I thought the show was written with so much heart and understanding. I like that it touched on important topics: loneliness, anxiety, drugs, and suicide. It was difficult to watch at times, but it was nice to see something so eye-opening and honest. I think in a world of social media, where we should feel more connected, we actually feel more lonely than ever, and so Dear Evan Hansen has come at the perfect time – to remind us that people care even when we feel like they don’t, and that none of us are ever really alone, even when we feel like we are.

This show hit particularly deep for me because I used to really struggle with social anxiety. I used to feel like I was invisible and that every time I tried to speak up anxiety would cause my hands to sweat, voice to shake, just like Evan’s. I felt alone because I couldn’t share my voice in the way I wanted to. It felt like being stuck behind a window, tapping on the glass (exactly like in the song on the show). And that’s partly why I created this blog in the first place. I’m glad to say that I’ve worked hard to overcome this and I’m in a much better place now, but in my heart I still remember what it feels like to be that person. It amazes me how well they’ve put this feeling on stage, and I think if I’d watched it at my lowest, it would have reminded me that people really do care. I hope it helps a lot of people out there.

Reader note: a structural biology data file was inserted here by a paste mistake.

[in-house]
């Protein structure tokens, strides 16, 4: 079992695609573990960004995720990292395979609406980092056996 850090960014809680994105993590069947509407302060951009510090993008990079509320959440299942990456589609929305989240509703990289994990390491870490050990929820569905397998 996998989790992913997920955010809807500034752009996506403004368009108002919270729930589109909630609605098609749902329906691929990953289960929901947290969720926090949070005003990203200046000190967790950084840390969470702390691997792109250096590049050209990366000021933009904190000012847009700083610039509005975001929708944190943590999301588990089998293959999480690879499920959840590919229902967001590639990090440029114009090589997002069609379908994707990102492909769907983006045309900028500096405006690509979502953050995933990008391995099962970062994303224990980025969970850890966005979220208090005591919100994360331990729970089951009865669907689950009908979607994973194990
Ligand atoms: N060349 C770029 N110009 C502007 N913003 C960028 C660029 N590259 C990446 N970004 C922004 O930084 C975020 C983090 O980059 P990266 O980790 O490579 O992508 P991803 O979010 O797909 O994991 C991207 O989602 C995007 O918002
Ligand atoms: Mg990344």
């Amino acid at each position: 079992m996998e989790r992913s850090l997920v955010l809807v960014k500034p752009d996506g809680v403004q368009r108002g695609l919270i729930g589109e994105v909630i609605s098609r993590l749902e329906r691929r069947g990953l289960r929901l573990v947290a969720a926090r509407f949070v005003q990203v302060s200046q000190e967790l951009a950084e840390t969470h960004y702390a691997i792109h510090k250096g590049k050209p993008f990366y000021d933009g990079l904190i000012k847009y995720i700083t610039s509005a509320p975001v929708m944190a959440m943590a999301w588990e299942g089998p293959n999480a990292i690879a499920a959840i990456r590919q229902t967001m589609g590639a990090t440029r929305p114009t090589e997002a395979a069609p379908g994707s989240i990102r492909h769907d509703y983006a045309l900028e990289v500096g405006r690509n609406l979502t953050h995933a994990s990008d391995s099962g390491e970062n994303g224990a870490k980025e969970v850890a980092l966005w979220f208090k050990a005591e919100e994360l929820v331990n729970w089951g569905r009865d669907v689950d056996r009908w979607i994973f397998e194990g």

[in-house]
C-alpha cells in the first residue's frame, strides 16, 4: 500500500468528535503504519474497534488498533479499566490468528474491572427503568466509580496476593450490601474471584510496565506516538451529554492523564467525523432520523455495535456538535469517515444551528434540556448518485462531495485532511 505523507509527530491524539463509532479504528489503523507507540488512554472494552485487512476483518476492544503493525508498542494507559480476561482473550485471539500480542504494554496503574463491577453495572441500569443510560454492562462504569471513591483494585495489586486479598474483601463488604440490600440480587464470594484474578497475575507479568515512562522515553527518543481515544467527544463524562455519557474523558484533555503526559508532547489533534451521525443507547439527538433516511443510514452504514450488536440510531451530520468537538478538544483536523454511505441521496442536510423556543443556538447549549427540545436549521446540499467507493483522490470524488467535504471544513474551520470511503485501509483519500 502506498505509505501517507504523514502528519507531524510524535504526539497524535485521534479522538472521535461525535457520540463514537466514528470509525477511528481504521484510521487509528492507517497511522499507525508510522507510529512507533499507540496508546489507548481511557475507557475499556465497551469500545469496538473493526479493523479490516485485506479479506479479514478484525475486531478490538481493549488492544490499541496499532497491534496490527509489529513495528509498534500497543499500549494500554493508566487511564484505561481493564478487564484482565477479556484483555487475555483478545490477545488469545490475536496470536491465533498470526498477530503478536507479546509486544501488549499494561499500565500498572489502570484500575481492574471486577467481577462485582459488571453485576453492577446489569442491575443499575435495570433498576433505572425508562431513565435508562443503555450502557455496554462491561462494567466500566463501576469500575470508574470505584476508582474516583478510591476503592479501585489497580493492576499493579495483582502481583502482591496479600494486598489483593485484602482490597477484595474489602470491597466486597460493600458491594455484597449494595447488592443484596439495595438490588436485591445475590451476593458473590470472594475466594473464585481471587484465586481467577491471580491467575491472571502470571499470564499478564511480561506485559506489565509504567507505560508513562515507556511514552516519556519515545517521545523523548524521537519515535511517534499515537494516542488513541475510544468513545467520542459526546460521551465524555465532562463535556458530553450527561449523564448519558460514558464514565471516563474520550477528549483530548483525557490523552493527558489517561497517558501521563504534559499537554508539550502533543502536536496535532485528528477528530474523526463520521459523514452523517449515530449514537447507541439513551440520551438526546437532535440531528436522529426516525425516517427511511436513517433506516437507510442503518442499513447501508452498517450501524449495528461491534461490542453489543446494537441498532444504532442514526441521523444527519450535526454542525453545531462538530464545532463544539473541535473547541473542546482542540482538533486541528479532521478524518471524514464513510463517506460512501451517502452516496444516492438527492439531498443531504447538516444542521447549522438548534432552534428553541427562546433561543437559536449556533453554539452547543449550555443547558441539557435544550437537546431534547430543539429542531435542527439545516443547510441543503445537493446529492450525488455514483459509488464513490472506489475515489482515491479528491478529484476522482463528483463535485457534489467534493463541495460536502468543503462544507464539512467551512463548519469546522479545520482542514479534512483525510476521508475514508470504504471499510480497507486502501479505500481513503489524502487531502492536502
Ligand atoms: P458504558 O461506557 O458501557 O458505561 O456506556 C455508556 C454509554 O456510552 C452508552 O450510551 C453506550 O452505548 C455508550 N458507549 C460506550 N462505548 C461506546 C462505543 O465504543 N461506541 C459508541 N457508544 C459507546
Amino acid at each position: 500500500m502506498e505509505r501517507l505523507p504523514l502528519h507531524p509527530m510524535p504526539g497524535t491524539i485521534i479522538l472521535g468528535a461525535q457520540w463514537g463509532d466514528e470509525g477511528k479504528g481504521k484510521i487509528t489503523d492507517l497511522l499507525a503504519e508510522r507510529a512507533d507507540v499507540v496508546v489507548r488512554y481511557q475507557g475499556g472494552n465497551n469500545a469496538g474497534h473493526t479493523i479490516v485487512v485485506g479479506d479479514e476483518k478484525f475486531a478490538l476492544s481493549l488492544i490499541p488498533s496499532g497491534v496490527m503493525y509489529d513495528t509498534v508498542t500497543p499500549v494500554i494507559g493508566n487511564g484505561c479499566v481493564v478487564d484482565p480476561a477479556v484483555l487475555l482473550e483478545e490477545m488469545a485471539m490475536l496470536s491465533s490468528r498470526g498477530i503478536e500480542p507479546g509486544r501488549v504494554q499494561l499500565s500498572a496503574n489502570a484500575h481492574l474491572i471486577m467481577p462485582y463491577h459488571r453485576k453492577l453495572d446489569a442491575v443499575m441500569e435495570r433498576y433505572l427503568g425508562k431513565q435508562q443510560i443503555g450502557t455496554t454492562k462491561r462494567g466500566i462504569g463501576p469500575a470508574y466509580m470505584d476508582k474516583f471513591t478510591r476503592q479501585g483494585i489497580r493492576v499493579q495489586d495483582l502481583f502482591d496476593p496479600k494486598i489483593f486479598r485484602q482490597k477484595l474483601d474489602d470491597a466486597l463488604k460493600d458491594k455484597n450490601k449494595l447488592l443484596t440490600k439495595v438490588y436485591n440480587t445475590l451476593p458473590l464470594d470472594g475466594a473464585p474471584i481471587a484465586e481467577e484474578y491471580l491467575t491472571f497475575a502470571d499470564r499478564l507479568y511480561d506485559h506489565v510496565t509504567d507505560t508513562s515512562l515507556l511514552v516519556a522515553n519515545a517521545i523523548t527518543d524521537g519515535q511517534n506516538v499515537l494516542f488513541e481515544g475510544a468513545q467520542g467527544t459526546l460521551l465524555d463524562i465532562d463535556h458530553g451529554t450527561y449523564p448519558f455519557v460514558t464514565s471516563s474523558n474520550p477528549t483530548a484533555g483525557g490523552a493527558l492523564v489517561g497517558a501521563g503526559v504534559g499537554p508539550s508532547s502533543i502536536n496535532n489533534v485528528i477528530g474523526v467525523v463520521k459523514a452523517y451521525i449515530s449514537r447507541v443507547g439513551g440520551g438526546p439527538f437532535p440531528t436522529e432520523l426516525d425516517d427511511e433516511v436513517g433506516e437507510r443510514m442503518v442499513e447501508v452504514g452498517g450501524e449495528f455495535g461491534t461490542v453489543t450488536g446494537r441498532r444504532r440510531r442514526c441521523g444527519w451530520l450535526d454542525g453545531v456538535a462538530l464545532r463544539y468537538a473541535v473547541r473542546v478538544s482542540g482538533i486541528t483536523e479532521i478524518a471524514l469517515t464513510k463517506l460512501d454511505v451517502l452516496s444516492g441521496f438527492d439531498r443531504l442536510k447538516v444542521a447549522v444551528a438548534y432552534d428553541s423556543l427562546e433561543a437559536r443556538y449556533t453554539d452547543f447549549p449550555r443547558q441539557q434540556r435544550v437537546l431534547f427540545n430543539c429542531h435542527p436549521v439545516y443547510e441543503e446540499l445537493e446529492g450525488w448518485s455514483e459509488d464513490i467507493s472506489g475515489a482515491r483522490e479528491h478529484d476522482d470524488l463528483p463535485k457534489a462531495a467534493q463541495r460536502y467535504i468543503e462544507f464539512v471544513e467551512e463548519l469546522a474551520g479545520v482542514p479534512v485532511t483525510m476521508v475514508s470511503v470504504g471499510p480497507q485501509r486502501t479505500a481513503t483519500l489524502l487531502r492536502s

Have you seen Dear Evan Hansen? What did you think?




You can find me on social media here:

Instagram: @mymindspeaksaloud

Twitter: @mindspeaksaloud

Update on my Holiday & Social Media Detox

As a few of you may have noticed, I disappeared for the last week. That’s because I went on holiday to Cyprus! I’ve never been there before so I was very excited about going! It’s the first relaxing holiday I’ve had. Normally, I opt for active holidays where I’m sightseeing and doing a lot of walking and exploring, but this time my Mum and I decided to have a chill holiday.

Most of the holiday consisted of sunbathing, swimming, reading and eating a ton of food (it was all inclusive so I had to make the most of it!). I finished two books – Normal People by Sally Rooney and This is Going to Hurt by Adam Kay – both of which I will write book reviews of when I get round to it! I also properly tanned for the first time in my life so for once I’m no longer pale (or “insipid” as my Mum likes to joke).

I think going on holidays is a lot of fun but they’re also really beneficial for your well being if you go about them in a certain way. I decided that I would have a phone/social media detox for my time away to ensure I had the most relaxation I could, and honestly I’m so glad I did! Apart from the quick check of the phone in the morning or evening (to remind people that I am still alive), I left my phone locked away in my room and focused primarily on living in the moment. Which is why you haven’t seen any blog or social media posts from me recently.